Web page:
Villard Houses, Closed, 2011
About a year and a half ago I wrote about the sale of New York’s Duane Reade drug store chain to Walgreen’s. Duane Reade stores are nothing special. But they’re one of those elements of New York City that you come to expect. Like Starbucks, they’re everywhere. My only connection with Duane Reade is that they’ve bailed me out a few times when I found myself in New York without shaving cream or deodorant, two things it’s unwise to ever be without in New York.
But I learned to live with the Duane Reade sale, and am even a bit amazed that as of at least this past weekend the Walgreen’s people haven’t even changed the name of the Duane Read stores.
The Villard Houses are another of those New York fixtures that you don’t expect to change. And yet they’ve really gone and done it!
Yesterday morning while out for an early morning walk I made a pilgrimage to the Villard Houses. Regular readers will recall that this is one of my favorite places in New York. I’ve written about them several times, most recently last fall.
The Villard Houses have survived a lot. In 1882 railroad tycoon Henry Villard had McKim, Mead and White design six attached neo-Italian Renaissance brownstone residences around a courtyard. Later the Archdiocese of New York owned them. Then they became commercial spaces, housing, among others, the founding headquarters of Random House publishers and its Modern Library.
There was a period when it looked like the Villard Houses might be knocked down and replaced with office buildings. Their location on Madison Avenue right behind St. Patrick’s Cathedral must make developers salivate. Prominent preservationists got involved, though, and managed to attach sufficient landmark status to the property to prevent their demolition. But the deal with the devil was that the Helmsley Hotel chain would be allowed to build a modern glass and steel hotel tower immediately behind the Villard Houses and incorporate some the houses into the hotel’s public spaces.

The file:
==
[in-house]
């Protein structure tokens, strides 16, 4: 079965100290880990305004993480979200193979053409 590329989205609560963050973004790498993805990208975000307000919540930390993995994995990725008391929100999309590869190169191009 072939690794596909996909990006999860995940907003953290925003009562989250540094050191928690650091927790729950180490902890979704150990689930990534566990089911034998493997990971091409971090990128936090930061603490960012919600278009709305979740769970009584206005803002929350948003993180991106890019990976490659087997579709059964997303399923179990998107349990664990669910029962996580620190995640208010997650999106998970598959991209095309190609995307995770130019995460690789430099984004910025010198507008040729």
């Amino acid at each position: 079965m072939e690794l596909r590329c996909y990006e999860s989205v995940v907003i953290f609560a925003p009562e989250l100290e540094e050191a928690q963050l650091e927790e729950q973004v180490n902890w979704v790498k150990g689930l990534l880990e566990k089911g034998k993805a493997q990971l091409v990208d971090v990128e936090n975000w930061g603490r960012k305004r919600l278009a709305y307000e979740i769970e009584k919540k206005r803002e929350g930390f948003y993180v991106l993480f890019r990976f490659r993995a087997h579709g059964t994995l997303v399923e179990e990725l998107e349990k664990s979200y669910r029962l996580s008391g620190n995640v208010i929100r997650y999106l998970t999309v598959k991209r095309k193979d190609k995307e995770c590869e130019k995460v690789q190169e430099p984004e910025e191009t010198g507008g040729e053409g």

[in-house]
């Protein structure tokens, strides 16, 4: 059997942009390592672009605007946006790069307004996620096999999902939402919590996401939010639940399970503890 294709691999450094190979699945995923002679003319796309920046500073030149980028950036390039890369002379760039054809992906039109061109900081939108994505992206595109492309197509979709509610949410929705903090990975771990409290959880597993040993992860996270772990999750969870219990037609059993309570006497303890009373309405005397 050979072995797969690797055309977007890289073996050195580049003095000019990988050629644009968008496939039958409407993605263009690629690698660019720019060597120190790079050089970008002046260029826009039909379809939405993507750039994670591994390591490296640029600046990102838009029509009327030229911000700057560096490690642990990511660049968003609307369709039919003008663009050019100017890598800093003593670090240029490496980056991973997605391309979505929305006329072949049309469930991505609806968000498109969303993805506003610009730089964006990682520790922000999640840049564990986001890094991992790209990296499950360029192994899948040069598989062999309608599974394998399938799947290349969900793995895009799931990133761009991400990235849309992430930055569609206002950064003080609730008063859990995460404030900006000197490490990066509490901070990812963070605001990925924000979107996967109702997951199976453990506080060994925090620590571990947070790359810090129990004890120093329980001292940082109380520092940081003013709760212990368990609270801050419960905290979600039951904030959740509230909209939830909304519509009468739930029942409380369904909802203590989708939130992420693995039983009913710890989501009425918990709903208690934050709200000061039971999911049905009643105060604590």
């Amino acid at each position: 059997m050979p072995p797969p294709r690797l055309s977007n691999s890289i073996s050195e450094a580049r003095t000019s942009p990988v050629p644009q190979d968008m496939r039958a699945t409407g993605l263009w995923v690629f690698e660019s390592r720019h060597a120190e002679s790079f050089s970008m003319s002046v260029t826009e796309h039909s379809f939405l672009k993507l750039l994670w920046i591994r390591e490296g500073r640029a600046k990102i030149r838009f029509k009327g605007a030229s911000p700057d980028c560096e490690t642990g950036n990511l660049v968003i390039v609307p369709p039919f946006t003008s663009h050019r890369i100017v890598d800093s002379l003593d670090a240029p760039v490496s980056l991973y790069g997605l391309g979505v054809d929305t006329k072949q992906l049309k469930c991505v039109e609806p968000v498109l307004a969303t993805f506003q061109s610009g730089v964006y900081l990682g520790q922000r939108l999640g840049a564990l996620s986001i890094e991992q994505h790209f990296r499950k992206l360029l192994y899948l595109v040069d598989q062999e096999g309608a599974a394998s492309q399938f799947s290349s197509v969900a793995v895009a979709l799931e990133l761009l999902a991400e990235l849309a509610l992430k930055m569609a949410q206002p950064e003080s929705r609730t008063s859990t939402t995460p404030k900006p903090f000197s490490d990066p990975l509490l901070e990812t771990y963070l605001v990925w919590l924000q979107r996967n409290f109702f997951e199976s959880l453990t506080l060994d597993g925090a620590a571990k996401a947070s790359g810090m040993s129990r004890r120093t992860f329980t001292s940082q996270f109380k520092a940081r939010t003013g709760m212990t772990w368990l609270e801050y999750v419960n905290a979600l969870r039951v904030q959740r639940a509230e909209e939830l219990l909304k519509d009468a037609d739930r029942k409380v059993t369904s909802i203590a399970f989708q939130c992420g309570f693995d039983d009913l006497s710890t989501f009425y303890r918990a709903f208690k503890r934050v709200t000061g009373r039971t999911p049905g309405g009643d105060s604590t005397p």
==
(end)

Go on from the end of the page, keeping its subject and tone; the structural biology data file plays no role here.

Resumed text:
For a while things have seemed pretty safe. The New York Preservation Society occupied the North wing. Restaurants have generally occupied the South wing. The middle section served as a gateway to the hotel. The courtyard facing Madison Avenue, according to what I’m told was the original landmark agreement, remained open to the public. That means people like me who like to sit on the doorsteps of one or the other wings and have a few moments of peace in an otherwise noisy city.
Yesterday morning, though, I had a real shock to the system. For one thing, as I approached the Villard Houses, I noticed that the basement windows are now covered with ads. You could have knocked me over when I saw the first one. This is like hanging an advertising banner for American Apparel across the front of Mount Vernon!
In Manhattan, advertising is all about capturing eyeballs and maximizing revenues therefrom. The Villard House basement windows are at eye level on at least two sides. So it doesn’t take a very imaginative person to wonder how much money could be made selling that space to advertisers. Certainly the hotel’s current owner, The Sultan of Brunei, has people who think about this kind of stuff. But most creative people would have enough taste to realize, too, just how tacky that would be.
But there they are. Ads, I mean, covering the basement windows. I take some modest comfort in knowing that the ads I saw are for the hotel itself. But if they’ll do this for themselves, how long can it be before they’ll sell that space to Mercedes, K Mart or Glenn Beck?
Villard Houses Ad, 2011
As for the courtyard, that former oasis of peace, it’s now an outdoor cocktail and dining area arranged around a giant Jeff Koons-like dog.
And worse yet, despite a sign that states otherwise, the whole courtyard was locked up tight for all but hotel guests.
I can get over the sale and even the renaming of a drug store. But when they start selling ads on the side of the Villard Houses, I start feeling every day of my cranky age.